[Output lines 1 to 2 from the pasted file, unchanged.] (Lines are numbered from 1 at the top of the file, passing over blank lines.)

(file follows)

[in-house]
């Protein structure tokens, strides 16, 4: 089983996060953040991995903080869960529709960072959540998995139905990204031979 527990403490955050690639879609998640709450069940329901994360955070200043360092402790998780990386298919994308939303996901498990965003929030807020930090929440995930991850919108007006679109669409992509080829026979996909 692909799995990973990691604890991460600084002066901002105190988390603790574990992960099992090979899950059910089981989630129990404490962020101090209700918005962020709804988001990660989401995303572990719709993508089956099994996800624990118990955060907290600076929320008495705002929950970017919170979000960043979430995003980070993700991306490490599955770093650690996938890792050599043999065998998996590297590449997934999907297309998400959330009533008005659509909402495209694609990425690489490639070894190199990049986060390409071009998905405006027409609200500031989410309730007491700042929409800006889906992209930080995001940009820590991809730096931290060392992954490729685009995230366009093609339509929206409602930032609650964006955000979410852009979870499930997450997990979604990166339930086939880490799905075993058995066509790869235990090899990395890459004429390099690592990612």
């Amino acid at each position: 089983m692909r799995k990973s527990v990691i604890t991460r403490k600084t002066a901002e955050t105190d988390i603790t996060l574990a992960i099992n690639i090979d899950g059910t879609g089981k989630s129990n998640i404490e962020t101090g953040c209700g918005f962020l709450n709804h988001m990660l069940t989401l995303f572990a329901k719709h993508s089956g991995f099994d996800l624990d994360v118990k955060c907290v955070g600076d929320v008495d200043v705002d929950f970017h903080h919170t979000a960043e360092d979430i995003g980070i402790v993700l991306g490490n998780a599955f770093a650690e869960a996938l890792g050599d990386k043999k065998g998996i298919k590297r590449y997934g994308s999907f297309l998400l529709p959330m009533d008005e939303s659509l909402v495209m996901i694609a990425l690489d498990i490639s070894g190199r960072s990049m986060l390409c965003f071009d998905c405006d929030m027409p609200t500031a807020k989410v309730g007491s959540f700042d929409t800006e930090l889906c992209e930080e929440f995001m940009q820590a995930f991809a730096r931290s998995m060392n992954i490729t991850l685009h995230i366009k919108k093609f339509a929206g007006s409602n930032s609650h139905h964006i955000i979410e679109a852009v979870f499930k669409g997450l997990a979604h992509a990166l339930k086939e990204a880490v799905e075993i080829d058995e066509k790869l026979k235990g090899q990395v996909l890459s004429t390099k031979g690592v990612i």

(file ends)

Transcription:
[in-house]
């Protein structure tokens, strides 16, 4: 089983996060953040991995903080869960529709960072959540998995139905990204031979 527990403490955050690639879609998640709450069940329901994360955070200043360092402790998780990386298919994308939303996901498990965003929030807020930090929440995930991850919108007006679109669409992509080829026979996909 692909799995990973990691604890991460600084002066901002105190988390603790574990992960099992090979899950059910089981989630129990404490962020101090209700918005962020709804988001990660989401995303572990719709993508089956099994996800624990118990955060907290600076929320008495705002929950970017919170979000960043979430995003980070993700991306490490599955770093650690996938890792050599043999065998998996590297590449997934999907297309998400959330009533008005659509909402495209694609990425690489490639070894190199990049986060390409071009998905405006027409609200500031989410309730007491700042929409800006889906992209930080995001940009820590991809730096931290060392992954490729685009995230366009093609339509929206409602930032609650964006955000979410852009979870499930997450997990979604990166339930086939880490799905075993058995066509790869235990090899990395890459004429390099690592990612």